What is an Advanced Placement Courses?

Advanced Placement CoursesThe Advanced Placement courses are only found in the United States and Canada. This program is created by the College Board to offer a college-level curriculum and examinations for students in high school. The program provides credits to students who have advanced knowledge and skills in certain subjects. If the students finish the program and passed the examination, the colleges and universities supporting the program will grant placement and course credit.

Various subjects included in the program and examination has a specific AP curriculum designed by the College Board. The board is composed of highly competent individuals who work as college educators with specific expertise. Advanced Placement courses are college-level courses that can be taken by students in high school. Usually, the school offers these courses to students who are in their honor’s program, to those who have completed all the high school courses or to anyone who have high scores during the examination. These courses are usually courses in English and mathematics; however they can be any subject.

The courses are more meticulous as compared to high school courses since they are usually offered in college. As long as the students are able to finish the course with good grades, they will receive college credit for taking the courses. However, not all colleges grant students college credit for the courses. Some say that the AP courses only add stress to high school students. But you can’t take away the benefit the student will get once they finish the course. They will get a credit and will likely pay less when they go to college as well as save time. The Advanced Placement Courses are a great program and provides many opportunities and experiences for many high school students.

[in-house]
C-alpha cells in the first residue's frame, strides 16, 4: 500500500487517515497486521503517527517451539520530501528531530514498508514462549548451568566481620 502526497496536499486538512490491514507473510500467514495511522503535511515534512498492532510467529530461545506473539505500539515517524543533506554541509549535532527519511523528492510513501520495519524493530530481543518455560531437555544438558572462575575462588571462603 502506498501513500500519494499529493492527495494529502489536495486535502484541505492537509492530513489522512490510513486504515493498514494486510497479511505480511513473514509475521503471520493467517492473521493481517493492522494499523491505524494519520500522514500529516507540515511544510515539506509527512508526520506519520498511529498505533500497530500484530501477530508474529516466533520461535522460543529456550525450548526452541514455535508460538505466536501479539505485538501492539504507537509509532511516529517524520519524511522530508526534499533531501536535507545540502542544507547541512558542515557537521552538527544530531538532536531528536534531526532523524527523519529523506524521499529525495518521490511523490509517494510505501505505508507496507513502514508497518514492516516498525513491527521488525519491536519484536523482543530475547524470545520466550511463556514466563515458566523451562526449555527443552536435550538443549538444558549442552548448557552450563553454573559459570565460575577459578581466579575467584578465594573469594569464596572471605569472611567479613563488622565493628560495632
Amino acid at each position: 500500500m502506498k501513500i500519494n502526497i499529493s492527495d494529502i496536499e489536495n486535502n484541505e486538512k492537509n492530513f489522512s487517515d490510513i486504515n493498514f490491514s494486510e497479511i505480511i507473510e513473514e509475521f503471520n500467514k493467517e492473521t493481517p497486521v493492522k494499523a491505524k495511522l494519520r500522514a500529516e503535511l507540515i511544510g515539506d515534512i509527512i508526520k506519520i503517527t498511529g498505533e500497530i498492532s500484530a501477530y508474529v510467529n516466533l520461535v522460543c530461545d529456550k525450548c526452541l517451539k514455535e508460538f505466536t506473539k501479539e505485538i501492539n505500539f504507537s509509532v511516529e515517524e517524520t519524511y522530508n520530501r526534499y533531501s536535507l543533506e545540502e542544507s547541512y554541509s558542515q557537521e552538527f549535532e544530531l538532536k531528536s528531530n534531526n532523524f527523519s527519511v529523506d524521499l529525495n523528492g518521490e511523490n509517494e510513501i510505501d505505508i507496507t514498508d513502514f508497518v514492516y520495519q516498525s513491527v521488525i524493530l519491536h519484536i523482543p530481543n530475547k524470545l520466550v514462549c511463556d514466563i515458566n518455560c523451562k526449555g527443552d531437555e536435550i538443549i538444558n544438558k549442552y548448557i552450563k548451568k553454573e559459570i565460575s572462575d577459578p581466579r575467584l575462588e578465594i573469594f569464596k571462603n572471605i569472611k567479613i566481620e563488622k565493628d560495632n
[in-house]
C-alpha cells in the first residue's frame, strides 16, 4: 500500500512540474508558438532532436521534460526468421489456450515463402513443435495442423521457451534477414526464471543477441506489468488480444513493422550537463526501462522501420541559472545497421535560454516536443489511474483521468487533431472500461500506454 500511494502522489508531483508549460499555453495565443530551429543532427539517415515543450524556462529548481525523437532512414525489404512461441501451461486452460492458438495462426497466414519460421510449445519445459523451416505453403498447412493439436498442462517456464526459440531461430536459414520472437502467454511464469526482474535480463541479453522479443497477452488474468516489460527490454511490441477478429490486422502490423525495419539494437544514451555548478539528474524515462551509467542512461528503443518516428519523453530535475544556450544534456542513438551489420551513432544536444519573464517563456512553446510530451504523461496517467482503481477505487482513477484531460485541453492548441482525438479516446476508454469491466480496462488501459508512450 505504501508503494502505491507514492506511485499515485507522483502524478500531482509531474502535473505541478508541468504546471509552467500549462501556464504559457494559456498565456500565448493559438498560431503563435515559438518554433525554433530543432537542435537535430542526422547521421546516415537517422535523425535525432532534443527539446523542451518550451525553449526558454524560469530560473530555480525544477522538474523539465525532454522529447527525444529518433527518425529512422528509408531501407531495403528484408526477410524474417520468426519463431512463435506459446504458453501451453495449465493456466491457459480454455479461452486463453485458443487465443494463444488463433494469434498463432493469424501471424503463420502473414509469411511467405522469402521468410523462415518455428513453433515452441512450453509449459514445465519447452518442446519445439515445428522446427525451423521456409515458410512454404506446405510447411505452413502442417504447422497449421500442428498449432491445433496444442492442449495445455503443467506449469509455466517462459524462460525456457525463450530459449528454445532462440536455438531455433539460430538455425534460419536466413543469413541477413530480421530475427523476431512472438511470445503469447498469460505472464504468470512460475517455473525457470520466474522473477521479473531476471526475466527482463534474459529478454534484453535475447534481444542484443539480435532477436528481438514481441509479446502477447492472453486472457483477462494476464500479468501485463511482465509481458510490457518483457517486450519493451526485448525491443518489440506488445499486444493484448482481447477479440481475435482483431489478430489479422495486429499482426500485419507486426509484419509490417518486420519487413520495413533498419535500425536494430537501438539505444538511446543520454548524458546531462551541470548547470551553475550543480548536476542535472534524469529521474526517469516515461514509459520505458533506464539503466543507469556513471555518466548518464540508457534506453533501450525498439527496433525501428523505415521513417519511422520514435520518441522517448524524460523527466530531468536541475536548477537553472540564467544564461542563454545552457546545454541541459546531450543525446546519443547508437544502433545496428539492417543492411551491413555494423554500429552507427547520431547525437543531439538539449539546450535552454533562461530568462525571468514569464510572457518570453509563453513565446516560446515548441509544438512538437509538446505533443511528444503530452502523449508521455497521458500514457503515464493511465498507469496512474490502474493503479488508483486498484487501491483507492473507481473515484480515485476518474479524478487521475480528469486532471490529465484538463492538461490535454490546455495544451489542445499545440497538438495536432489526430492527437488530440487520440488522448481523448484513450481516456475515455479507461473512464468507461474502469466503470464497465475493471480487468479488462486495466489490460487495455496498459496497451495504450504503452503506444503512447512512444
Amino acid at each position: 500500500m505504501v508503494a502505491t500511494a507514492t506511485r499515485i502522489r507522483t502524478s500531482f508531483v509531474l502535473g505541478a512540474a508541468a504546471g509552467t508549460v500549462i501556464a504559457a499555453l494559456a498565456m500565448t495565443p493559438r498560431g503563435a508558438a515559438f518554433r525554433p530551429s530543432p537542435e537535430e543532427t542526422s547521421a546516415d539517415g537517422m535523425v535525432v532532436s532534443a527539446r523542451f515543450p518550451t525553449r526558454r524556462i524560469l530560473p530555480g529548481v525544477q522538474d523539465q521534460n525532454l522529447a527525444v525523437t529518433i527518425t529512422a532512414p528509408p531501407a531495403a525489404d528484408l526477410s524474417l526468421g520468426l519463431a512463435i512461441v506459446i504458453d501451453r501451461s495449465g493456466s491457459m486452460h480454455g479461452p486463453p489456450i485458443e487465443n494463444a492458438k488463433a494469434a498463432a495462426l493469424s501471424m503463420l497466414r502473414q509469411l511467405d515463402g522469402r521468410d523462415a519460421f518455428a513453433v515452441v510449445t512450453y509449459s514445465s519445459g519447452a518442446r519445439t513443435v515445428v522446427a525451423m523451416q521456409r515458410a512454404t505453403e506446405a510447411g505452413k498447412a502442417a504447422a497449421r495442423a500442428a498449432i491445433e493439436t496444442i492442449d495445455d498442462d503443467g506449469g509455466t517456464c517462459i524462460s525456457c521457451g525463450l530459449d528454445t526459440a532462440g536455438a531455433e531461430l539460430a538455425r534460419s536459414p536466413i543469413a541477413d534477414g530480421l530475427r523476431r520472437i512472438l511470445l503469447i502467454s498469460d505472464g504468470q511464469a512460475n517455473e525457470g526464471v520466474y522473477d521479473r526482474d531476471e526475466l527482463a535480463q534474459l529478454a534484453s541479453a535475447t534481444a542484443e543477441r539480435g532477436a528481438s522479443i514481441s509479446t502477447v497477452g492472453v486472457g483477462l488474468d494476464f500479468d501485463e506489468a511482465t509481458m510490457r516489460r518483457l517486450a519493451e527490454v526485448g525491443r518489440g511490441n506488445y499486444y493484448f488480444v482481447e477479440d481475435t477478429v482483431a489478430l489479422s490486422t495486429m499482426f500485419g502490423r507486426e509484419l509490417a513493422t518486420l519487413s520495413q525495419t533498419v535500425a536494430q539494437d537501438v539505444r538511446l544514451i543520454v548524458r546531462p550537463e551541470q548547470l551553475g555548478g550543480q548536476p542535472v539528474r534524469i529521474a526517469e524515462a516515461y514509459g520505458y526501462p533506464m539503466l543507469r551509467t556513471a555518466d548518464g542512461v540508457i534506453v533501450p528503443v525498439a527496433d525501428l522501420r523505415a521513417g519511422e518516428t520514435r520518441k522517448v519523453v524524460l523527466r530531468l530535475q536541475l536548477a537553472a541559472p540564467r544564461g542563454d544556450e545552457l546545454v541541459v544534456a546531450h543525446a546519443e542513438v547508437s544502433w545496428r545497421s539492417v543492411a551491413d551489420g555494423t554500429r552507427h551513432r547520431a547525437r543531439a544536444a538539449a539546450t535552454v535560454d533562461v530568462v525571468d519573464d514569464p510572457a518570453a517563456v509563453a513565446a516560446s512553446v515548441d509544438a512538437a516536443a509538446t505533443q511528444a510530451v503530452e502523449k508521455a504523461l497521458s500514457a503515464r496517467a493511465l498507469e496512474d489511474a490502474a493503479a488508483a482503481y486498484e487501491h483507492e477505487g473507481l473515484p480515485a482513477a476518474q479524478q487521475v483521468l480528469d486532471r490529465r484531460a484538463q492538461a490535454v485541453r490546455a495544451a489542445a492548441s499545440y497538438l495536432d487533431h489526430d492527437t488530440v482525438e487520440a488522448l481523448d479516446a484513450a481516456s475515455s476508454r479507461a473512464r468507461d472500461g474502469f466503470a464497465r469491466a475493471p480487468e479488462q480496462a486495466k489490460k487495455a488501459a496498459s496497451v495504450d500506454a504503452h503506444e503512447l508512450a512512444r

Advanced Placement Courses Restriction

The Advanced Placement (AP) is a program in the United States and North America designed by the College Board, providing college-level courses and exams to kids. United States universities often allow placement and course credit to learners who acquire high grades above a certain number on the exams. The AP program for the various topics is designed for the College Board by a panel of professionals and college-level teachers in each topic. For a secondary school course to have the AP status, the course must be audited by the College Board to determine it meets the AP program. If the course is accepted, the university may use the AP status and the course will be openly listed on the AP Ledger.

advanced_placement_coursesWalter Fields and his spouse are extremely pleased of their little girl, a sophomore at Columbia High School in Maplewood, New Jersey, an excellent mathematics student, scoring proficiency on state assessments and making an A in 8th grade geometry. However, she was not recommended for 9th grade geometry, a course that would keep her on track for Advanced Placement calculus on her senior year. With a heavy sports schedule, she did not do as well in Algebra the next year and her instructor recommended she choose sports or math, informing her mother and father, she does not “get it.”

The Fields, well-educated African Americans, believe the college has restricted their little girl’s improvement because of competition and, with other parents, are planning a court action. Fifty six percent of Columbia’s learners are black, yet only 14.4% took Advanced Placement Courses in Calculus. The Washington Post reviews that some educational institutions limit Advanced Placement courses access to show a high rate of success, while some good students in math, science and engineering are losing out.